July 22, 2004
Government Should Cut Number of Intelligence Bureaucracies, Not Increase Them, Says National Security Expert Ivan Eland
Oakland, Ca. Todays 9/11 Commission report cites failures of government agenciesfrom intelligence to diplomacy to aviation securityfor the attacks on September 11. Their recommendation, to create a new national counter-terrorism center to coordinate foreign and domestic intelligence on terrorism, unfortunately exacerbates, rather than solves, the very government coordination problems the commission identified, says national security expert Ivan Eland, Senior Fellow at the Independent Institute.
Like the creation of the Department of Homeland Security, the creation of a new national counter terrorism center, along with a new national intelligence director, who would control the myriad of intelligence agencies and their budgets, only adds another layer of bureaucracy, says Eland. To fight small, agile terror groups, the government should cut the number of intelligence bureaucracies, not increase them.
The commission correctly criticized the performance of U.S. intelligence, diplomacy, law enforcement, aviation security and the military prior to or on that horrible day, says Eland. The commission also made useful recommendations to safeguard American liberties namely reform of the FBI instead of creating a dangerous new domestic spy agency and improved congressional oversight of intelligence and homeland security agencies.
But like many government and quasi-government bodies after September 11, Eland points out, the 9/11 Commission focused on dubious recommendations about what the government could do to improve its response to terrorism instead of the more important question of what it could do to lessen the chances of an attack in the first place.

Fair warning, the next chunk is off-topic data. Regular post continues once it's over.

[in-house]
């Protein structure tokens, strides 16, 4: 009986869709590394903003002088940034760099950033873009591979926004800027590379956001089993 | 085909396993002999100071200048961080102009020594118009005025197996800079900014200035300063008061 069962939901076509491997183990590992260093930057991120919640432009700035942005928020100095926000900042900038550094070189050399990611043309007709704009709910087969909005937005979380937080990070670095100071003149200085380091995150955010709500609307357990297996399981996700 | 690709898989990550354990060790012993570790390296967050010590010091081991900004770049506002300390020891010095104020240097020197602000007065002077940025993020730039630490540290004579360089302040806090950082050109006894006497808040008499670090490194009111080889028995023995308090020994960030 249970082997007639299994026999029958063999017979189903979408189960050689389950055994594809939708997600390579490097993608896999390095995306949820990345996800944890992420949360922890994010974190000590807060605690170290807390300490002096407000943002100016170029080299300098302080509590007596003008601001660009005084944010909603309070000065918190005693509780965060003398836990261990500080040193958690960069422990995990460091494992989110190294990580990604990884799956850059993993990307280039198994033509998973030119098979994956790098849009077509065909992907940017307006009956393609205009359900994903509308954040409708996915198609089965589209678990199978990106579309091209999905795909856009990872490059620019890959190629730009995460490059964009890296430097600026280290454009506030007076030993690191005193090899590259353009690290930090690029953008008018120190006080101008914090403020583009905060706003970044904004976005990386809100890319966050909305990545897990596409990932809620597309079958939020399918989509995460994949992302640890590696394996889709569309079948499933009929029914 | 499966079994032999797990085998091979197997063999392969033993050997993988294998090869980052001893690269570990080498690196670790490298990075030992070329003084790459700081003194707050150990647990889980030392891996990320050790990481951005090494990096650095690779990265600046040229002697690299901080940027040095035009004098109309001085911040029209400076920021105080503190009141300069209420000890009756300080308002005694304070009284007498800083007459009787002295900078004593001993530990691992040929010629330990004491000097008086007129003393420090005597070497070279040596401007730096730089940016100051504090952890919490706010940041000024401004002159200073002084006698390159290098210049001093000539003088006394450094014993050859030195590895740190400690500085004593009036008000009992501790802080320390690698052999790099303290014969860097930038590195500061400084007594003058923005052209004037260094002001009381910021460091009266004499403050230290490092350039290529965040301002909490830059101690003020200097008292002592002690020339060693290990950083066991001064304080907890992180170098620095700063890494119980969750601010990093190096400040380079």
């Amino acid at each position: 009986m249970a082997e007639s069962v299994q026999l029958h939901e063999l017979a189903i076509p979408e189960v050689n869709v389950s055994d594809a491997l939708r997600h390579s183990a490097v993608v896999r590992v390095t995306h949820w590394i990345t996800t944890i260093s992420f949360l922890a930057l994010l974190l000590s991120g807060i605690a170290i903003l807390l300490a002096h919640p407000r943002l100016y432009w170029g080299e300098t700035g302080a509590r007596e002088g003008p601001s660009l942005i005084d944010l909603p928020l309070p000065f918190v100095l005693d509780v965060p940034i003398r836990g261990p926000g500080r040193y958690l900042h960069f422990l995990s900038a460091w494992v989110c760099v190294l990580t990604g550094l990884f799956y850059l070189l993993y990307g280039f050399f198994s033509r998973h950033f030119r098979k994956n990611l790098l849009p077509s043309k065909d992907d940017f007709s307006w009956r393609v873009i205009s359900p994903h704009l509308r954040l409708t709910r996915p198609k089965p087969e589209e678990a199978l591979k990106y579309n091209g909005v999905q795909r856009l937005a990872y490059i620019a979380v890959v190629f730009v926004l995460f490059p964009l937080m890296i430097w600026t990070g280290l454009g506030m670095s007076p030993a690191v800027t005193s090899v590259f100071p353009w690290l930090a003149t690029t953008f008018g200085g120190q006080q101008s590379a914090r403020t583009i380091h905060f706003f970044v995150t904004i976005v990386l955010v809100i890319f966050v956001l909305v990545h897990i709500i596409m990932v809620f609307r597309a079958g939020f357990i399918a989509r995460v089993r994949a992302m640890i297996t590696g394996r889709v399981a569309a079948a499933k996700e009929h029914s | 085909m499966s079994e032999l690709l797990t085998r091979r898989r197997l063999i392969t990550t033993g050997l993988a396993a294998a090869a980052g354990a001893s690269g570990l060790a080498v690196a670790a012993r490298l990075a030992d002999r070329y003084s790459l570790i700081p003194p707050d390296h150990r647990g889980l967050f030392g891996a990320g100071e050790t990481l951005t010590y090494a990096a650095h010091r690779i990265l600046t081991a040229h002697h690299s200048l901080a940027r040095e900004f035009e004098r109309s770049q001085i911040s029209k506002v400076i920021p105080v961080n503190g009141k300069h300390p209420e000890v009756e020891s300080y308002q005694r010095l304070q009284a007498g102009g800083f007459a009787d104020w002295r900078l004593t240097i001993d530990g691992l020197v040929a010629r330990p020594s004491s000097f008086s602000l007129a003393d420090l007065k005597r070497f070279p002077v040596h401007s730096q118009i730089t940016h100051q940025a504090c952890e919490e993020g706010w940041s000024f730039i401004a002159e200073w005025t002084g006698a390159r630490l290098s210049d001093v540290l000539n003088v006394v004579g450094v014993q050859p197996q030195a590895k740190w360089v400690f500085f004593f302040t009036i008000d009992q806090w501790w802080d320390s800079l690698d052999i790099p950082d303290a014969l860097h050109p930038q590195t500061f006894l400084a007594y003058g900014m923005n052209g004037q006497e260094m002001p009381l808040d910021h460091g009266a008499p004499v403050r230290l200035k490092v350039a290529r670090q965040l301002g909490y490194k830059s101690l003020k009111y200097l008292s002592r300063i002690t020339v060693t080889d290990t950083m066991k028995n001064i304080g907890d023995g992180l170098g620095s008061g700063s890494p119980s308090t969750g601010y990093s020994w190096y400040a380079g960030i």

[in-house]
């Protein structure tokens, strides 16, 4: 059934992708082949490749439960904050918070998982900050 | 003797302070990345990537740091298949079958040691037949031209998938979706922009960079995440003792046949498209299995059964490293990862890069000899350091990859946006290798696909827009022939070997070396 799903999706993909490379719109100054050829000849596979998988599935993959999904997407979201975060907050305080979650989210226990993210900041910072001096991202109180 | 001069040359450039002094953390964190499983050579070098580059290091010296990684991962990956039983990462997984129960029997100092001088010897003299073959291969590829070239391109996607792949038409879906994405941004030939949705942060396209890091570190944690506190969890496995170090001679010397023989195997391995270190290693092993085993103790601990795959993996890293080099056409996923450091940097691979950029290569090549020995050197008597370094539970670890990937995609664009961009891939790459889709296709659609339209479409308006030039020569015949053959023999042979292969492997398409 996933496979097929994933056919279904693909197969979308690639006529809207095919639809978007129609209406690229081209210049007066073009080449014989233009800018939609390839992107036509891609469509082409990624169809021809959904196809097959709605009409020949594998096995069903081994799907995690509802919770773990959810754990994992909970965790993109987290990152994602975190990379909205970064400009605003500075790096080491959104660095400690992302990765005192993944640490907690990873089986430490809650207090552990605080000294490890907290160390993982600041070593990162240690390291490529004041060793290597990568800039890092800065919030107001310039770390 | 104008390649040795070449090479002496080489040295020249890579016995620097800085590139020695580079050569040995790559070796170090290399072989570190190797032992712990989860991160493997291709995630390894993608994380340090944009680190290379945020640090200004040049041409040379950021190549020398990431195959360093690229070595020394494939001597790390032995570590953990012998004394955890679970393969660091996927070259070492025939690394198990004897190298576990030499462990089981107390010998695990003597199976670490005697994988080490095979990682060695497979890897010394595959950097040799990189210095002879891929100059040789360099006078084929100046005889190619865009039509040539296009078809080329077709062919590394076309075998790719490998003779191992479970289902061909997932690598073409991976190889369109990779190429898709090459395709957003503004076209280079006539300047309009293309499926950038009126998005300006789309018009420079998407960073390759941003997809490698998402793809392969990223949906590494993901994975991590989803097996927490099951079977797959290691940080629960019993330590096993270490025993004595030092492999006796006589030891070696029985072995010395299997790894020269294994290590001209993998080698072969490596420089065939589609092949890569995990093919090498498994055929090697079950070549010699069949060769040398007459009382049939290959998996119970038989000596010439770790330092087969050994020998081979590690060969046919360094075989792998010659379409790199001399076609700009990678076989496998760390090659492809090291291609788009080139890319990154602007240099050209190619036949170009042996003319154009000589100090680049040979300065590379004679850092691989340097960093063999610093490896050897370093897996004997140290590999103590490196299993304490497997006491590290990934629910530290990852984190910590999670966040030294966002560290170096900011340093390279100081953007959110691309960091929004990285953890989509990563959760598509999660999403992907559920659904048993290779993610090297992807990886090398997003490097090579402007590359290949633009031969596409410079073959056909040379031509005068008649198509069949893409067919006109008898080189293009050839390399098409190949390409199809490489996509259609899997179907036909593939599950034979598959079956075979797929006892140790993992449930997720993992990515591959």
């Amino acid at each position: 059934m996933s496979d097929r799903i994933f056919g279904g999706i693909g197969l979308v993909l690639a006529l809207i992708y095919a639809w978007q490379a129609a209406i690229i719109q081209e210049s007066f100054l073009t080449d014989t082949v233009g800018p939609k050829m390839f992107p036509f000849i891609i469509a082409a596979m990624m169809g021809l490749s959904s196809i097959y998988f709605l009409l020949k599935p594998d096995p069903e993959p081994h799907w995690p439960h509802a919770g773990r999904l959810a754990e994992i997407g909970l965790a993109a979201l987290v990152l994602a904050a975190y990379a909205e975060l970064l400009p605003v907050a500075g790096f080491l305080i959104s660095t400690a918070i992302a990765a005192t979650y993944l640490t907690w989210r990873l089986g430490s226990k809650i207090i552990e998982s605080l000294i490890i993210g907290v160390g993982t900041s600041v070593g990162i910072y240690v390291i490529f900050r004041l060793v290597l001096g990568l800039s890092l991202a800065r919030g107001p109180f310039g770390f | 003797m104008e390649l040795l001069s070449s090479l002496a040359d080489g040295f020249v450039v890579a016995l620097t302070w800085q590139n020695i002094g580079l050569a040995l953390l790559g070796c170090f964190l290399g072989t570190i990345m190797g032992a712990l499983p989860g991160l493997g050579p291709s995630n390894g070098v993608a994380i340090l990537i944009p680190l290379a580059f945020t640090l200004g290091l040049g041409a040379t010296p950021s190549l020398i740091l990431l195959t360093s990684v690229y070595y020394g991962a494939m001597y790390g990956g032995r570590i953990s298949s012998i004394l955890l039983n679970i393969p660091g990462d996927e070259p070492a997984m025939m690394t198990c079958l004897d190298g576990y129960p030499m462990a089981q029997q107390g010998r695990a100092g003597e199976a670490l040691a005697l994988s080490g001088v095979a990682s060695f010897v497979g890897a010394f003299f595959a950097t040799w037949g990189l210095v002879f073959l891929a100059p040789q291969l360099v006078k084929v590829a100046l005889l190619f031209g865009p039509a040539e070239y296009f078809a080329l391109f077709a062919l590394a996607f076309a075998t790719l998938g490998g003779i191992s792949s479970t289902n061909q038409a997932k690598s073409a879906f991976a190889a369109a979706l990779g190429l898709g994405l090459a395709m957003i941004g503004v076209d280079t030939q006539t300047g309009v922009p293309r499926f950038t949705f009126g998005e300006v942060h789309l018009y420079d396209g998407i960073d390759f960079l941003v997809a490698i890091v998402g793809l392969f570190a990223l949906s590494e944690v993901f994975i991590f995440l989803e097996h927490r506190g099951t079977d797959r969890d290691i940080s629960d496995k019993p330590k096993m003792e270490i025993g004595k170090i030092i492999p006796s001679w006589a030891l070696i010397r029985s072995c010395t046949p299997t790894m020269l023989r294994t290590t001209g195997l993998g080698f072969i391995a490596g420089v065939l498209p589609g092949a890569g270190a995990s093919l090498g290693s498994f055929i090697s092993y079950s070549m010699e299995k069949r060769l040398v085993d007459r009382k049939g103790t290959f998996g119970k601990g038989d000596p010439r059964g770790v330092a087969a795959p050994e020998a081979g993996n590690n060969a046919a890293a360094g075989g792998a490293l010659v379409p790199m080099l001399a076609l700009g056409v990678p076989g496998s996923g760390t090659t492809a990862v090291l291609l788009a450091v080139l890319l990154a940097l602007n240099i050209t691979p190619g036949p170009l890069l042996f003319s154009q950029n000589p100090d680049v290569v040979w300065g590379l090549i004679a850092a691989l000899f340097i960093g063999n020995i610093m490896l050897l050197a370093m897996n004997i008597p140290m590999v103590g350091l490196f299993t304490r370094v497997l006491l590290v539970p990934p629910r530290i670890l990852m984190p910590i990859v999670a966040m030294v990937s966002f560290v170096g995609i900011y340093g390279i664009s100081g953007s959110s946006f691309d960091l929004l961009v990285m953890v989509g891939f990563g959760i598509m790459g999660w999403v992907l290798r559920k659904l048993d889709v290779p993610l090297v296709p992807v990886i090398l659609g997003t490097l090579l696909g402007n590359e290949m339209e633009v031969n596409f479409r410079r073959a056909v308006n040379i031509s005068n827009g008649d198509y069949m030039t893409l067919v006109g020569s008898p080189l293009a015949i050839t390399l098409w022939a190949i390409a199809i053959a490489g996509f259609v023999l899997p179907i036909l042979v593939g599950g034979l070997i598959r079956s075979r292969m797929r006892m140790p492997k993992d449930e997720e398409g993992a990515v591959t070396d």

The major flaw in the commissions analysis and recommendations was one of omission, says Eland. They did not address the underlying causes of the 9/11 attacks. Dealing with the underlying causes is the only way to reduce the chances of future terrorist attacks. In his statement upon release of the commissions report, Thomas Kean, the commissions chairman, incorrectly opined that the terrorists hate America and its policies. Even al Qaeda does not hate America per se. The groups statements indicate that it hates U.S. foreign policy toward the Middle East, especially the U.S. governments propping up of corrupt Arab regimes. Ending longstanding U.S. government meddling in the Middle East would achieve more than any of the commissions recommendations to reduce terrorist attacks on innocent Americans.